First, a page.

However, much has happened since it went up, including the Blogger outage. Scroll down for a report on that. More new posts will be added below this one. The essay below is the conclusion of the ninth part in a series by Takuan Seiyo.
It's not always easy to know how and when to step in as a parent. For starters, most kids use technology differently than we do. They're playing games online and sending texts on their phones at an early age, and most teens have devices that keep them constantly connected to the Internet.
Many are logged on to Facebook or Tumblr and chatting or texting all day. Even sending email or leaving a voicemail can seem old-school to them.
Their knowledge of the digital world can be intimidating to parents. But staying involved in kids' cyber world, just as in their real world, can help parents protect them from its dangers.
Cyberbullying is the use of technology to harass, threaten, embarrass, or target another person. By definition, it occurs among young people. When an adult is involved, it may meet the definition of cyber-harassment or cyberstalking, a crime that can have legal consequences and involve jail time.
Sometimes cyberbullying can be easy to spot — for example, if your child shows you a text, tweet, or response to a status update on Facebook that is harsh, mean, or cruel. Other acts are less obvious, like impersonating a victim online or posting personal information, photos, or videos designed to hurt or embarrass another person.
Some kids report that a fake account, webpage, or online persona has been created with the sole intention to harass and bully.
Cyberbullying also can happen accidentally. The impersonal nature of text messages, IMs, and emails make it very hard to detect the sender's tone — one person's joke could be another's hurtful insult. Nevertheless, a repeated pattern of emails, texts, and online posts is rarely accidental. Because many kids are reluctant to report being bullied, even to their parents, it's impossible to know just how many are affected.
Effects of Cyberbullying No longer limited to schoolyards or street corners, modern-day bullying can happen at home as well as at school — essentially 24 hours a day.
Picked-on kids can feel like they're getting blasted nonstop and that there is no escape. As long as kids have access to a phone, computer, or other device including tabletsthey are at risk.
Severe, long-term, or frequent cyberbullying can leave both victims and bullies at greater risk for anxiety, depression, and other stress-related disorders. In some rare but highly publicized cases, some kids have turned to suicide.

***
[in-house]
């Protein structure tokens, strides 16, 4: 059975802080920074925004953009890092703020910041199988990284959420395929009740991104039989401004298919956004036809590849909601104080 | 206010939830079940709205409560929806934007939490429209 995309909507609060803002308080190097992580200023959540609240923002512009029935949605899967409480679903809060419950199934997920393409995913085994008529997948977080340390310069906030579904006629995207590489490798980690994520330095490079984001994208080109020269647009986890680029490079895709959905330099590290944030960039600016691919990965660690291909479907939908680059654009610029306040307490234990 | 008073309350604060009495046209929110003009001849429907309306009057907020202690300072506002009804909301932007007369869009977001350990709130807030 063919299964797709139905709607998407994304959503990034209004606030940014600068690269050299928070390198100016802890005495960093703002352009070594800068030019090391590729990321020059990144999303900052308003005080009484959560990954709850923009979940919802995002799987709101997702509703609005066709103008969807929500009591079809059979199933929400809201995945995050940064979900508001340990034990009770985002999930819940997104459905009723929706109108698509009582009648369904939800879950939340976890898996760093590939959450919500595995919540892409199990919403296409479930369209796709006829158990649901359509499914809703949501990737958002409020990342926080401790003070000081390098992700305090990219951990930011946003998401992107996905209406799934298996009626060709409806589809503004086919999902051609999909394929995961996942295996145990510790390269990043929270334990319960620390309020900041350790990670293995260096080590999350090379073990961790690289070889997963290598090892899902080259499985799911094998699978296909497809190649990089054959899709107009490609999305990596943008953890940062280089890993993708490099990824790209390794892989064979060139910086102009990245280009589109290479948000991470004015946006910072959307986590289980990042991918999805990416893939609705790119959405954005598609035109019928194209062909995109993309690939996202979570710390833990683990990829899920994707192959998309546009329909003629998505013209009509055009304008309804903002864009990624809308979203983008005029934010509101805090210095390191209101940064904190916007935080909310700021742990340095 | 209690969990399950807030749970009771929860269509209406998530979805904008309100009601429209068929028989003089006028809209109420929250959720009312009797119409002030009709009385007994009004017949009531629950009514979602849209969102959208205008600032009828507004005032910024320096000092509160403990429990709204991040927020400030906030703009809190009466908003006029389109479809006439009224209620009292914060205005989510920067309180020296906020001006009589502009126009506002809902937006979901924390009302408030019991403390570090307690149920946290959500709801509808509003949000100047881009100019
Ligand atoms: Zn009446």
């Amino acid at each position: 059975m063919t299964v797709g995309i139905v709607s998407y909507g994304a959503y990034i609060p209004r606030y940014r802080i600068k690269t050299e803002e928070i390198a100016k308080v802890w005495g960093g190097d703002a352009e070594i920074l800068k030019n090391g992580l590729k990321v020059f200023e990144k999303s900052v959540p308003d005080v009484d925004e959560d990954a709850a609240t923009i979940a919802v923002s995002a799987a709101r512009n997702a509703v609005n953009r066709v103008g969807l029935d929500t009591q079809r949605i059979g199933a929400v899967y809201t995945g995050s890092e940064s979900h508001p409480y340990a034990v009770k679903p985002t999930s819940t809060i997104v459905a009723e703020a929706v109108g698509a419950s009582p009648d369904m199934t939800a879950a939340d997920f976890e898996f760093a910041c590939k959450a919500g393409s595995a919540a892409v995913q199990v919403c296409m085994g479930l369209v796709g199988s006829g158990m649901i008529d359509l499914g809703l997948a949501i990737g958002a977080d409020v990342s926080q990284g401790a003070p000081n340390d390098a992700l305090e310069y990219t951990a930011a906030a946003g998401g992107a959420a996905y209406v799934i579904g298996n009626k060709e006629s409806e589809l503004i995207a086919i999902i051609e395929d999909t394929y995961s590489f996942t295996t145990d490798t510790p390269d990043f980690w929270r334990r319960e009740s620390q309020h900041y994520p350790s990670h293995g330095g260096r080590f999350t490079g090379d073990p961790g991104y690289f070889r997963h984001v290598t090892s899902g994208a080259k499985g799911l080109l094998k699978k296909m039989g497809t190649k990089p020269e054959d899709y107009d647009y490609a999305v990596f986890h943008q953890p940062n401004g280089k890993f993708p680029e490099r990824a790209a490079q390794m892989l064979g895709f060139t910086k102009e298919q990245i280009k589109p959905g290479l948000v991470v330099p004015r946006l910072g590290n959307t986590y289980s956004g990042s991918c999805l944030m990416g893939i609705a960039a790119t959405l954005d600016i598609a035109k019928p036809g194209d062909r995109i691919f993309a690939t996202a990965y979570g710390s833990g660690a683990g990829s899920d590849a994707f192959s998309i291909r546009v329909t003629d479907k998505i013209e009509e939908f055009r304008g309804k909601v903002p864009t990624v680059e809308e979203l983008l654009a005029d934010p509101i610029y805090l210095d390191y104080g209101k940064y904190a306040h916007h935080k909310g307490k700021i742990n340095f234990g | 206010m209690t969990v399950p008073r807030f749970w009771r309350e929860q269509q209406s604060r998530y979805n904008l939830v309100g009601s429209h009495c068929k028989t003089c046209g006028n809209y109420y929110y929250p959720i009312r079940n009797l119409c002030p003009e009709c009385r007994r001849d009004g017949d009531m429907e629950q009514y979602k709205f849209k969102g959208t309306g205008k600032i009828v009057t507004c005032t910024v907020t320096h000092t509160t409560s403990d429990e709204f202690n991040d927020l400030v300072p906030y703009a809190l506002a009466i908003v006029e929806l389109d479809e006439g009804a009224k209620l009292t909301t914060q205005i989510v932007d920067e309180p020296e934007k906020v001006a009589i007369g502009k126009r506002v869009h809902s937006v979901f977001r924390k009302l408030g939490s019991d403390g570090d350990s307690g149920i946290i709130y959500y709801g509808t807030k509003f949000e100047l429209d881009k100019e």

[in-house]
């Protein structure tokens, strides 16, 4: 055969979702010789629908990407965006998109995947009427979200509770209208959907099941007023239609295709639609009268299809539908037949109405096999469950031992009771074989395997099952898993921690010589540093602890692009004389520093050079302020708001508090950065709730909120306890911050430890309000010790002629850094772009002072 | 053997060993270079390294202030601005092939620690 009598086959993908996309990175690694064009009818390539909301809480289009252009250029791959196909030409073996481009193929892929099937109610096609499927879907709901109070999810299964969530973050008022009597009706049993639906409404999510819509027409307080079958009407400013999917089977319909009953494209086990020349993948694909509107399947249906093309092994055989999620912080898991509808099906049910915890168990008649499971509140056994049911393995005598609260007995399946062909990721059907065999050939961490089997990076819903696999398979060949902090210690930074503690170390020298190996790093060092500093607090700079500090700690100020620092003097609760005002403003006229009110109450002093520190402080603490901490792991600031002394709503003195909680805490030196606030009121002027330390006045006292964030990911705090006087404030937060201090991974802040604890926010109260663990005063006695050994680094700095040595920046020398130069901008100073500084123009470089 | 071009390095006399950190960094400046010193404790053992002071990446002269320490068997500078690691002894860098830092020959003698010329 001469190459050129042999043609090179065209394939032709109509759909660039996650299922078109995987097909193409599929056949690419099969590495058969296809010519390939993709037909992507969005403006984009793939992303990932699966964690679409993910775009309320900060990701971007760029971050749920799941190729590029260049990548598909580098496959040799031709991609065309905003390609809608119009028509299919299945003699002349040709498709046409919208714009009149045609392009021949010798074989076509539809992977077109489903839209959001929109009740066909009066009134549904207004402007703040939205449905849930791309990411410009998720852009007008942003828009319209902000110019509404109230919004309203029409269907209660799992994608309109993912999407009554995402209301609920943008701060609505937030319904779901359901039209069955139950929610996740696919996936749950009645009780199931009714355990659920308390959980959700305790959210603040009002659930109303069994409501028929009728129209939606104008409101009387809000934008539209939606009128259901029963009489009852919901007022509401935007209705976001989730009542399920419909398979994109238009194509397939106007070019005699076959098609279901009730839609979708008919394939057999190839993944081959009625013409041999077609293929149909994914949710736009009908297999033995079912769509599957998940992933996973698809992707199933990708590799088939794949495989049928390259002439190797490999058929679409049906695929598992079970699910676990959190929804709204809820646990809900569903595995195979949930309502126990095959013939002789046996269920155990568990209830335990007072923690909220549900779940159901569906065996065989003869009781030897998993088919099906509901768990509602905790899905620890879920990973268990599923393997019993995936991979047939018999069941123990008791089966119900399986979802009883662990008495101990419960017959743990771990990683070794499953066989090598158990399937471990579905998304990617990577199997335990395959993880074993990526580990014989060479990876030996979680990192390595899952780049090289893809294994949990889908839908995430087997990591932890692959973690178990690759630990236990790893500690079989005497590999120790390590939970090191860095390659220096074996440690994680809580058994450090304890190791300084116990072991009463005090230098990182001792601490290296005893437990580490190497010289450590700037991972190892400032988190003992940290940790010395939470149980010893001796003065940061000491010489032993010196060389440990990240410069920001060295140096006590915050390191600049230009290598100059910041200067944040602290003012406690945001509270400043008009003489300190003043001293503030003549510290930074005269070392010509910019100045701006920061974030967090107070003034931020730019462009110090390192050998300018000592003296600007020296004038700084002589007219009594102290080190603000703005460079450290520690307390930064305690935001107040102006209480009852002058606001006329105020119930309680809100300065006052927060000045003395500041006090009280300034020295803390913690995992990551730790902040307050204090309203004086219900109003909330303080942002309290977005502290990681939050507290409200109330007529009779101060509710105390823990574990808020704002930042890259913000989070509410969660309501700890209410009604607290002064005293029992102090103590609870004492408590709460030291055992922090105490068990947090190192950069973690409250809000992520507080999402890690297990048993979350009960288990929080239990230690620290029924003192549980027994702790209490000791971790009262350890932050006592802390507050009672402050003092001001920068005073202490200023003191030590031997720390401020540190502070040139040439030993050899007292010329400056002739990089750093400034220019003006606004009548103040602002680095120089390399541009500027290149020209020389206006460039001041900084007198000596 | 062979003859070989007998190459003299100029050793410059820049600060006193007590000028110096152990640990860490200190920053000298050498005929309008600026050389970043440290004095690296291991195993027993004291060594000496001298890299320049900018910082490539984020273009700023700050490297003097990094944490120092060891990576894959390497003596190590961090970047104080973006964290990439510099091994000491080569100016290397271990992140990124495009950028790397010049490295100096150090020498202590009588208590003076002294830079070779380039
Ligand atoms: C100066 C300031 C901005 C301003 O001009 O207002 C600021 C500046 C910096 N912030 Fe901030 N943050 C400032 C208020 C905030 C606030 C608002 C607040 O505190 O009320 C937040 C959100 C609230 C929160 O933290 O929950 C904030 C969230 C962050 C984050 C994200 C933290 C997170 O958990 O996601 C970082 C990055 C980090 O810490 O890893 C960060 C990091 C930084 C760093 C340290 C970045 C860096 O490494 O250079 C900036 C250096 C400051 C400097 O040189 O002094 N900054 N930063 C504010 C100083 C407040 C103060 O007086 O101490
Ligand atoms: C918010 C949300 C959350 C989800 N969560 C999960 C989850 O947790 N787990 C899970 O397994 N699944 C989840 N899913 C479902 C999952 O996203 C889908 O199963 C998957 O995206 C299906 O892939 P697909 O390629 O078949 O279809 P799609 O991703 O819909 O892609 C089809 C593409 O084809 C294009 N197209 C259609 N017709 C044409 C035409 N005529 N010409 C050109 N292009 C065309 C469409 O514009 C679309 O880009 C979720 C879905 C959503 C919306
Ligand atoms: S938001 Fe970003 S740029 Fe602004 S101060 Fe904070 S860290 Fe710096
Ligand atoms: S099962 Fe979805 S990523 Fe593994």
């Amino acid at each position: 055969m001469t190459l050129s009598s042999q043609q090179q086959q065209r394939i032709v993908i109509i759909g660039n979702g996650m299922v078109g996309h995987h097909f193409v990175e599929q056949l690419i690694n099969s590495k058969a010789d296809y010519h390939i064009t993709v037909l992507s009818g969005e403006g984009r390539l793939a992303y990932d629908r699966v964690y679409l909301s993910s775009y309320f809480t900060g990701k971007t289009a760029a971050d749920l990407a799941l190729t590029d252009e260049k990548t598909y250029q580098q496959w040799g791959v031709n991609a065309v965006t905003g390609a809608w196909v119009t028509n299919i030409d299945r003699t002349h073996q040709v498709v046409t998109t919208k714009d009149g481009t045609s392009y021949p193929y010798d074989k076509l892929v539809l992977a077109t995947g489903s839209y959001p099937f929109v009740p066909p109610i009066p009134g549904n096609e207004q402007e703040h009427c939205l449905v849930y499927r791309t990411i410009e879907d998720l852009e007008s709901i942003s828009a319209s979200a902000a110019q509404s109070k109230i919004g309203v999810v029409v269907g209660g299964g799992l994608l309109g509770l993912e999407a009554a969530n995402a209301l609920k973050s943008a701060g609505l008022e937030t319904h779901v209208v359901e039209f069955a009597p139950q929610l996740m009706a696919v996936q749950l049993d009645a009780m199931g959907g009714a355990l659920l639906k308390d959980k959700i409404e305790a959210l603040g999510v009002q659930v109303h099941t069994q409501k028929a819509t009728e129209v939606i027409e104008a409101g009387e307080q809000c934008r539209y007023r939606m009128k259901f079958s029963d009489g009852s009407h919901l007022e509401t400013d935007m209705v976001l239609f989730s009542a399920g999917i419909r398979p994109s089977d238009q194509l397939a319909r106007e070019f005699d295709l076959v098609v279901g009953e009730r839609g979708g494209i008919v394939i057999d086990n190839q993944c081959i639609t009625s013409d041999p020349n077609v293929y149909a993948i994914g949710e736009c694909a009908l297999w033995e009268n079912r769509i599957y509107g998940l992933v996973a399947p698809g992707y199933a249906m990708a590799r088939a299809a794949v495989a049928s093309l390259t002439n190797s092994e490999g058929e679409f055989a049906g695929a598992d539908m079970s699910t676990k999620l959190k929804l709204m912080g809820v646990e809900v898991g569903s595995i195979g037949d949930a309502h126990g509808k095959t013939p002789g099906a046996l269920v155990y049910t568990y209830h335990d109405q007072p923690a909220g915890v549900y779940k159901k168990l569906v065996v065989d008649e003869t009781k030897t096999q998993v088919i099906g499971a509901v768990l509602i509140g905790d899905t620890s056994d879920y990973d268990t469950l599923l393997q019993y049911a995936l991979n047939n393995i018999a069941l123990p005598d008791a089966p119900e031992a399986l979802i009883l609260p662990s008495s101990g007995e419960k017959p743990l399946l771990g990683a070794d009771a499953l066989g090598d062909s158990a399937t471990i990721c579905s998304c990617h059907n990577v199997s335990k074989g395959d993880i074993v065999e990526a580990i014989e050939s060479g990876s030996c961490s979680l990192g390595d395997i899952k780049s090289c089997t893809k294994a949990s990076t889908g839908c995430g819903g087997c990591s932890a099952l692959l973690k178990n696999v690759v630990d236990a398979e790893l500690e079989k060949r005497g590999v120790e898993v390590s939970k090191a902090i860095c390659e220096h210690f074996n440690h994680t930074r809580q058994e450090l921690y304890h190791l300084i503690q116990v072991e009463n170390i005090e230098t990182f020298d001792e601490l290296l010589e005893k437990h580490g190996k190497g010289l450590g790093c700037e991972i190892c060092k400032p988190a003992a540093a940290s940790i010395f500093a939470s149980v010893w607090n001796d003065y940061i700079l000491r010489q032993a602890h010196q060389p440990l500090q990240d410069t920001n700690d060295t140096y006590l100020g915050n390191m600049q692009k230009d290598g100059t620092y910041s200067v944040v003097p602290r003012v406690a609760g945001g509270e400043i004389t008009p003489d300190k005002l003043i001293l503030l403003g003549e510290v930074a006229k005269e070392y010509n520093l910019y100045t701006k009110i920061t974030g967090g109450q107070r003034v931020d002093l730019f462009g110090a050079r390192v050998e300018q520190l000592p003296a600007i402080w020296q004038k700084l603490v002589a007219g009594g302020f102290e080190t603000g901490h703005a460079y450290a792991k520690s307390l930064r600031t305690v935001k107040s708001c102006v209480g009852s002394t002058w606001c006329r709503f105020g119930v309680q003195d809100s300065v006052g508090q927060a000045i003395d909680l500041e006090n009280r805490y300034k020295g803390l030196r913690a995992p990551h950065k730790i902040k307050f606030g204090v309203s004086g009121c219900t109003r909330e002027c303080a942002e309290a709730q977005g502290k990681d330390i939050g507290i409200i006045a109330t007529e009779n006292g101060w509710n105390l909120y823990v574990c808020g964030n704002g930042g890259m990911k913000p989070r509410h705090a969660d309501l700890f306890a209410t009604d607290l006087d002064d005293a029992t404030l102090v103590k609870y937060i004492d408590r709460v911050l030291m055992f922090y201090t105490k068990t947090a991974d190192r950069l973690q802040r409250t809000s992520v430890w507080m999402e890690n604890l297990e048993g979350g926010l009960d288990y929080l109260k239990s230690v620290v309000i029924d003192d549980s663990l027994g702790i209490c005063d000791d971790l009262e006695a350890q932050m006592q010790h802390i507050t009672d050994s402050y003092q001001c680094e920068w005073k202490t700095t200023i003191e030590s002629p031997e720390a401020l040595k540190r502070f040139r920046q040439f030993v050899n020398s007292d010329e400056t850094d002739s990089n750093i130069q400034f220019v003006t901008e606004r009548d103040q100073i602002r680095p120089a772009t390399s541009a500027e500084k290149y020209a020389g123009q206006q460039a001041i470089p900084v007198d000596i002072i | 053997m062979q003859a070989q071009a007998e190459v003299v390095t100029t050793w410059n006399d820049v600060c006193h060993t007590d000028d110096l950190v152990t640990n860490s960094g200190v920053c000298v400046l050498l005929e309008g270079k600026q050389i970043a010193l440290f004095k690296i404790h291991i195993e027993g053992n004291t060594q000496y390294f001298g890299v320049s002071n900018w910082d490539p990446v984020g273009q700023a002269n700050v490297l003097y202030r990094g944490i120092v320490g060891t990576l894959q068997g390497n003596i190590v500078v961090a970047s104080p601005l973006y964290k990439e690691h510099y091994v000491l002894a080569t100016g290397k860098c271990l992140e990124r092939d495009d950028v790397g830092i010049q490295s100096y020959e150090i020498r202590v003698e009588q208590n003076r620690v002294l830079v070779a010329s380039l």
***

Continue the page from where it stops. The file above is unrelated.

Experts say that kids who are bullied — and the bullies themselves — are at a higher risk for suicidal thoughts, attempts, and completed suicides. The punishment for cyberbullies can include being suspended from school or kicked off of sports teams.
Certain types of cyberbullying can be considered crimes. Signs of cyberbullying vary, but may include: Praise your child for doing the right thing by talking to you about it. Remind your child that he or she isn't alone — a lot of people get bullied at some point.Bullying is not just a buzzword co-opted by the media to drive ratings from frightened school children and their worried parents.
Bullying is a serious problem that has far-reaching implications for the person being bullied—and for the bully as well. An exaggerated form of For the Evulz, where a character feels the need to do evil things even at times such actions are clearly not in their best interests, sometimes to the point where it goes against basic benjaminpohle.com characters will betray allies, kill team-mates, threaten or harm people who were previously willing to give them what they wanted, be petty, piss off all the wrong.
we are going to set up PRIVATE group u all be in and we will show you all slandering from cyber bullies story from people who had hurt other people feel free post anything about your feeling about cyber bullies we will added into our group very private..
paw and hand group people who victimized by cyber bullies. As you said, interpreting someone else online and on social media websites has been happening for a long time. But I don’t think the majority of middle or high school students thought of doing to find a romantic relationship until MTV aired the show Catfish.
Bullying Statistics: Fast Facts About Cyberbullying. The American Academy of Pediatrics calls cyberbullying the “most common online risk for all teens.” Parents need to know the facts about cyberbullying.
Cyberbullying is deliberately using digital media to communicate false, embarrassing, or hostile information about or to another person. Bullying has become a major concern and a common headline these days.
We are losing our youth to bullies that pick on them for their weight, sexuality, religion, and so much more.